Coronavirus: Gov. DeWine outlines ways businesses will begin to reopen

COLUMBUS — Before joining a phone call between governors and the president, Gov. Mike DeWine laid out some of the steps that will be taken when businesses begin to reopen.

The governor said the target for beginning to reopen businesses will be May 1, and it will be a gradual process.

Also, any reopening will happen only if Ohio can continue to “flatten the curve,” which will be measured by the number of positive cases and hospitalizations. The governor said it is as though we are fighting a two-front war; we are fighting the virus and fighting to get the economy going again.

“We must get this right because the stakes are very high. If we don’t do it right, the consequences are horrendous,” he said.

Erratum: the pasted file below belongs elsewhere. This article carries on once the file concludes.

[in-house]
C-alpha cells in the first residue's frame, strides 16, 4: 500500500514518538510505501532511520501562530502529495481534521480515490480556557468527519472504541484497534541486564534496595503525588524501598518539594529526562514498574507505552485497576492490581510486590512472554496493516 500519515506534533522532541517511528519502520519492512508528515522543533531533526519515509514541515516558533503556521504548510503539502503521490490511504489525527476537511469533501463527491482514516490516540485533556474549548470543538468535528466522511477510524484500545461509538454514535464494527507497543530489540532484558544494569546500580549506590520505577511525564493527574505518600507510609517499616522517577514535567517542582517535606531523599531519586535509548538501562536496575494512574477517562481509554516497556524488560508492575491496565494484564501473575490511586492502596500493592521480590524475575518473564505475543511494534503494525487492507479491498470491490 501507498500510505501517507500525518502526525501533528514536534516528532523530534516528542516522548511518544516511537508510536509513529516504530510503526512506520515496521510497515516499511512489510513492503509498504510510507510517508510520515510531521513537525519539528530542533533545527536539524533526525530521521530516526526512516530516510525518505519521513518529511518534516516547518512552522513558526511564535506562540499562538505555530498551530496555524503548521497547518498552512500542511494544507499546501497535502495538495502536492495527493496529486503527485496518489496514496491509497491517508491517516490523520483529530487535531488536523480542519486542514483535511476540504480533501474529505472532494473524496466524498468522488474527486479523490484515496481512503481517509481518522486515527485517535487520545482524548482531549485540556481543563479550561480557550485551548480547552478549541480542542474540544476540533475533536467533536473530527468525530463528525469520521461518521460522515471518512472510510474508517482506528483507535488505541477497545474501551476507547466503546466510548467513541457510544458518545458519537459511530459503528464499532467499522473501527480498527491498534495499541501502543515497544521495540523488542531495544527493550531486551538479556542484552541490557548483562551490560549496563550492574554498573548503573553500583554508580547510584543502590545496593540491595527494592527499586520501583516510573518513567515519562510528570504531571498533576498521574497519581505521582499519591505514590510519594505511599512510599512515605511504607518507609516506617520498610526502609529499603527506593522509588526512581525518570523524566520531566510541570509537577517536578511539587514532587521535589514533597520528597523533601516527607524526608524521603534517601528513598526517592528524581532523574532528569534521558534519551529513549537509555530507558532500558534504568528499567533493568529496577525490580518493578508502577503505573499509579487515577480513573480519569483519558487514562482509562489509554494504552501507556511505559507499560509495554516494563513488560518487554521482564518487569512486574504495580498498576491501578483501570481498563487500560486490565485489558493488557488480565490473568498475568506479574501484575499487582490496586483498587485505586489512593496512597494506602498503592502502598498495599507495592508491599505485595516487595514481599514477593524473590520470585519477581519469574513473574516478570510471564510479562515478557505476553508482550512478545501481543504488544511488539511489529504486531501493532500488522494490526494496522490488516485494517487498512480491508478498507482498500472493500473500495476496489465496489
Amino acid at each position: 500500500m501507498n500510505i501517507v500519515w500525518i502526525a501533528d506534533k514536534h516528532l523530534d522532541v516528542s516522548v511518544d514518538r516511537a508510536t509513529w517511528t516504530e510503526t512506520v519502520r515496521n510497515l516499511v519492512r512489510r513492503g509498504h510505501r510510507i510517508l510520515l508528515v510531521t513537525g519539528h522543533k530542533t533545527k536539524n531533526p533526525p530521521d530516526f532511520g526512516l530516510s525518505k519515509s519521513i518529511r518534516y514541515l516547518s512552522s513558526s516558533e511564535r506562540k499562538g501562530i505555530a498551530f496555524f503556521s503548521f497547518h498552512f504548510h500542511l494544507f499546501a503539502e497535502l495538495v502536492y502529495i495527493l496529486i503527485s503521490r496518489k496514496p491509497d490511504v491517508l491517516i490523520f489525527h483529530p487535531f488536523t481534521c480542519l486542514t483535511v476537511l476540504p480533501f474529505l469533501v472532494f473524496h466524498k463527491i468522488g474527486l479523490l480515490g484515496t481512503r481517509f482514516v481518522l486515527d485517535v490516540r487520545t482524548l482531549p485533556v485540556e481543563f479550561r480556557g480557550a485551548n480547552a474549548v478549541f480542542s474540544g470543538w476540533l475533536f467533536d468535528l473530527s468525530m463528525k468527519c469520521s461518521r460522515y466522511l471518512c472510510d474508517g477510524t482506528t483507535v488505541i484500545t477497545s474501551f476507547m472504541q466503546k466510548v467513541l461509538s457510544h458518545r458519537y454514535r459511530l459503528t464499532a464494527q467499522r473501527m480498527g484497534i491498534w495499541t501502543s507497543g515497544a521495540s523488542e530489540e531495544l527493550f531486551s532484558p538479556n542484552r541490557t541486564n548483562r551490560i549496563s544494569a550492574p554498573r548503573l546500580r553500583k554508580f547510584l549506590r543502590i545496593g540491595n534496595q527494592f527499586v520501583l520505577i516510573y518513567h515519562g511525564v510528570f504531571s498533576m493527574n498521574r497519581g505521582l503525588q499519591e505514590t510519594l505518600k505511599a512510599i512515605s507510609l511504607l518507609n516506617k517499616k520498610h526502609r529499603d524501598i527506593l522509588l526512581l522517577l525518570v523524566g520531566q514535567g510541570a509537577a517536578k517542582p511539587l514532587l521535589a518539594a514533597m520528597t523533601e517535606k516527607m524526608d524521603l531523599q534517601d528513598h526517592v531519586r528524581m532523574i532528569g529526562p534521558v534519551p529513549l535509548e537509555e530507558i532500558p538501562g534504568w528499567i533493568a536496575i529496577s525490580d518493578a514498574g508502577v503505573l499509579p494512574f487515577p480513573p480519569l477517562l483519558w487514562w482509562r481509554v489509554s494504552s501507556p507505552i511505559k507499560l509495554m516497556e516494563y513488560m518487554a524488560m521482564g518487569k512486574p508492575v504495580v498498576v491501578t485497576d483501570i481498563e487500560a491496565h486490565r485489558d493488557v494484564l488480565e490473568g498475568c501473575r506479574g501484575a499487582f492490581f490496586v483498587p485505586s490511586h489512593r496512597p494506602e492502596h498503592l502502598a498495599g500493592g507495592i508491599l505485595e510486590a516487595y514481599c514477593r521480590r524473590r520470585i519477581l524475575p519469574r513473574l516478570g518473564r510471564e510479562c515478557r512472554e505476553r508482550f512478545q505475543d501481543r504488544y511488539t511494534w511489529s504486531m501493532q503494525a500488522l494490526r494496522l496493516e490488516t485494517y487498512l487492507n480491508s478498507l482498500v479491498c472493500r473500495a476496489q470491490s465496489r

Lt. Gov. Jon Husted and an economic group of advisers are working on ways closed businesses can be opened again.

DeWine said businesses that can open again need to follow safety protocols, and he pointed to the work done by RPM, a Medina-based company that produces industrial products worldwide. He pointed to key actions RPM has taken, including regular checks of PPE stock, screening employees for illness, and enforcing social distancing.

The governor said any company that is open or that opens again must take steps to do so safely.

“It is so very important for businesses to keep their employees safe, and to keep their customers safe,” DeWine said. Guidelines will be established and those businesses or industries that can demonstrate they can keep employees and customers safe will be the first to reopen.

He did not make it immediately clear which businesses those are likely to be.

When the pandemic restrictions begin to be lifted, the governor made a point of saying that it won’t be a case of going back to exactly how things were before the pandemic. “The world we are going to see is a different world,” he said, with masks a common sight and distancing guidelines a part of daily life.

“We enter a time when this is a new reality,” said the governor. “This is going to last until we are done with COVID, until we have a vaccine.”

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